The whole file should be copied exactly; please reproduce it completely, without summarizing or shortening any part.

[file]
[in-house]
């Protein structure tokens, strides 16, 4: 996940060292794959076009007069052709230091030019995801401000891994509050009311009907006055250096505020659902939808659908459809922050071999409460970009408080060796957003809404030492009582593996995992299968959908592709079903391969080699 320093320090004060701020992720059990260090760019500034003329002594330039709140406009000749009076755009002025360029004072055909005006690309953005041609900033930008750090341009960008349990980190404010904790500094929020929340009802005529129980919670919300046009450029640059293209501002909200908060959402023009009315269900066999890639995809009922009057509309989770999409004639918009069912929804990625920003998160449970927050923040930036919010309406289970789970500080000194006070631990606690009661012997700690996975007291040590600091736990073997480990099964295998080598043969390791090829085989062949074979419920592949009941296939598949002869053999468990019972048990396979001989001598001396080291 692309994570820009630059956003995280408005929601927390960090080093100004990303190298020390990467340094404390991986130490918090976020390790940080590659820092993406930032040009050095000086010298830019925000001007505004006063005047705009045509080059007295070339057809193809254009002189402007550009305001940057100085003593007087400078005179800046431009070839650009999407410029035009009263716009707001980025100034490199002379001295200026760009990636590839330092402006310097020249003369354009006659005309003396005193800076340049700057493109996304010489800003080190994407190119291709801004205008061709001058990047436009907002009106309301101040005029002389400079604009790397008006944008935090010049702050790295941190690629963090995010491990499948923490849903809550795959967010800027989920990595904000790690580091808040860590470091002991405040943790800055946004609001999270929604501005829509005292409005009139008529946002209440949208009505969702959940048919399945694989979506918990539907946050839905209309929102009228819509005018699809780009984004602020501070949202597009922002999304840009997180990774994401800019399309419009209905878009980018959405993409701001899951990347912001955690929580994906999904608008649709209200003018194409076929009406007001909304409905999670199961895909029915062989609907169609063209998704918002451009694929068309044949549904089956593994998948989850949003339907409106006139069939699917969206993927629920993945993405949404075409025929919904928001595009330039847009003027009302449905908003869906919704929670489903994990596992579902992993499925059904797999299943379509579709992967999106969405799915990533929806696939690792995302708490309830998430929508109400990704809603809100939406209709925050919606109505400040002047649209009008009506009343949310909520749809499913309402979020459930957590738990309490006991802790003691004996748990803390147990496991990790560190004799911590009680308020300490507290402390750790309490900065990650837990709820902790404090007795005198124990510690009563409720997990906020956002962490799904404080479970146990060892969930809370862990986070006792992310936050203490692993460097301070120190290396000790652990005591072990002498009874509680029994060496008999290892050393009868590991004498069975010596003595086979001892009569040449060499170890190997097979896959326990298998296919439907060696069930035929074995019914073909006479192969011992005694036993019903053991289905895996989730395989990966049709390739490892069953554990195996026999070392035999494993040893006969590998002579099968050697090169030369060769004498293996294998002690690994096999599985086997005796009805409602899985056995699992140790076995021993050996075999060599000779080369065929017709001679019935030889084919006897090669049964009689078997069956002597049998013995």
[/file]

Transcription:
[in-house]
């Protein structure tokens, strides 16, 4: 996940060292794959076009007069052709230091030019995801401000891994509050009311009907006055250096505020659902939808659908459809922050071999409460970009408080060796957003809404030492009582593996995992299968959908592709079903391969080699 320093320090004060701020992720059990260090760019500034003329002594330039709140406009000749009076755009002025360029004072055909005006690309953005041609900033930008750090341009960008349990980190404010904790500094929020929340009802005529129980919670919300046009450029640059293209501002909200908060959402023009009315269900066999890639995809009922009057509309989770999409004639918009069912929804990625920003998160449970927050923040930036919010309406289970789970500080000194006070631990606690009661012997700690996975007291040590600091736990073997480990099964295998080598043969390791090829085989062949074979419920592949009941296939598949002869053999468990019972048990396979001989001598001396080291 692309994570820009630059956003995280408005929601927390960090080093100004990303190298020390990467340094404390991986130490918090976020390790940080590659820092993406930032040009050095000086010298830019925000001007505004006063005047705009045509080059007295070339057809193809254009002189402007550009305001940057100085003593007087400078005179800046431009070839650009999407410029035009009263716009707001980025100034490199002379001295200026760009990636590839330092402006310097020249003369354009006659005309003396005193800076340049700057493109996304010489800003080190994407190119291709801004205008061709001058990047436009907002009106309301101040005029002389400079604009790397008006944008935090010049702050790295941190690629963090995010491990499948923490849903809550795959967010800027989920990595904000790690580091808040860590470091002991405040943790800055946004609001999270929604501005829509005292409005009139008529946002209440949208009505969702959940048919399945694989979506918990539907946050839905209309929102009228819509005018699809780009984004602020501070949202597009922002999304840009997180990774994401800019399309419009209905878009980018959405993409701001899951990347912001955690929580994906999904608008649709209200003018194409076929009406007001909304409905999670199961895909029915062989609907169609063209998704918002451009694929068309044949549904089956593994998948989850949003339907409106006139069939699917969206993927629920993945993405949404075409025929919904928001595009330039847009003027009302449905908003869906919704929670489903994990596992579902992993499925059904797999299943379509579709992967999106969405799915990533929806696939690792995302708490309830998430929508109400990704809603809100939406209709925050919606109505400040002047649209009008009506009343949310909520749809499913309402979020459930957590738990309490006991802790003691004996748990803390147990496991990790560190004799911590009680308020300490507290402390750790309490900065990650837990709820902790404090007795005198124990510690009563409720997990906020956002962490799904404080479970146990060892969930809370862990986070006792992310936050203490692993460097301070120190290396000790652990005591072990002498009874509680029994060496008999290892050393009868590991004498069975010596003595086979001892009569040449060499170890190997097979896959326990298998296919439907060696069930035929074995019914073909006479192969011992005694036993019903053991289905895996989730395989990966049709390739490892069953554990195996026999070392035999494993040893006969590998002579099968050697090169030369060769004498293996294998002690690994096999599985086997005796009805409602899985056995699992140790076995021993050996075999060599000779080369065929017709001679019935030889084919006897090669049964009689078997069956002597049998013995």